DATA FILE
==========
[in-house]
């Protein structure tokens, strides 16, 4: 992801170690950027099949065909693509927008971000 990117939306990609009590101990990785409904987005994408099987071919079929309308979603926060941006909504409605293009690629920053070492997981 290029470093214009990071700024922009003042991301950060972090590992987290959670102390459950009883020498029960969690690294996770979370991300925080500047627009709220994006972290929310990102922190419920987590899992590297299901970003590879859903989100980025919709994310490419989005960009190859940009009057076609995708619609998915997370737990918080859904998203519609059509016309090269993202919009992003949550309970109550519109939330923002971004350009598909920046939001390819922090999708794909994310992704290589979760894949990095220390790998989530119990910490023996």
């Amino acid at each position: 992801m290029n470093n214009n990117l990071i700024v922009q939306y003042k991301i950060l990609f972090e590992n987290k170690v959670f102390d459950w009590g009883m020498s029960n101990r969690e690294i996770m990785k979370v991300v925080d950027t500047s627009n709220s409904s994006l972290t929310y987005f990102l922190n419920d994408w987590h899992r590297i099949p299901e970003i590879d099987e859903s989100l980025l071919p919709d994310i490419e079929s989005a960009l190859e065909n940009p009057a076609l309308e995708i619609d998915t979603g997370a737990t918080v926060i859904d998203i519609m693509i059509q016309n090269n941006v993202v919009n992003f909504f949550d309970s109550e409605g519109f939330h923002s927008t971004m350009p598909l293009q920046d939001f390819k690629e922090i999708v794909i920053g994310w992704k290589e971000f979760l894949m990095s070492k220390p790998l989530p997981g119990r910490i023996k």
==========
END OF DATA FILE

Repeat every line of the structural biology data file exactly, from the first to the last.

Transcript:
[in-house]
């Protein structure tokens, strides 16, 4: 992801170690950027099949065909693509927008971000 990117939306990609009590101990990785409904987005994408099987071919079929309308979603926060941006909504409605293009690629920053070492997981 290029470093214009990071700024922009003042991301950060972090590992987290959670102390459950009883020498029960969690690294996770979370991300925080500047627009709220994006972290929310990102922190419920987590899992590297299901970003590879859903989100980025919709994310490419989005960009190859940009009057076609995708619609998915997370737990918080859904998203519609059509016309090269993202919009992003949550309970109550519109939330923002971004350009598909920046939001390819922090999708794909994310992704290589979760894949990095220390790998989530119990910490023996």
């Amino acid at each position: 992801m290029n470093n214009n990117l990071i700024v922009q939306y003042k991301i950060l990609f972090e590992n987290k170690v959670f102390d459950w009590g009883m020498s029960n101990r969690e690294i996770m990785k979370v991300v925080d950027t500047s627009n709220s409904s994006l972290t929310y987005f990102l922190n419920d994408w987590h899992r590297i099949p299901e970003i590879d099987e859903s989100l980025l071919p919709d994310i490419e079929s989005a960009l190859e065909n940009p009057a076609l309308e995708i619609d998915t979603g997370a737990t918080v926060i859904d998203i519609m693509i059509q016309n090269n941006v993202v919009n992003f909504f949550d309970s109550e409605g519109f939330h923002s927008t971004m350009p598909l293009q920046d939001f390819k690629e922090i999708v794909i920053g994310w992704k290589e971000f979760l894949m990095s070492k220390p790998l989530p997981g119990r910490i023996k």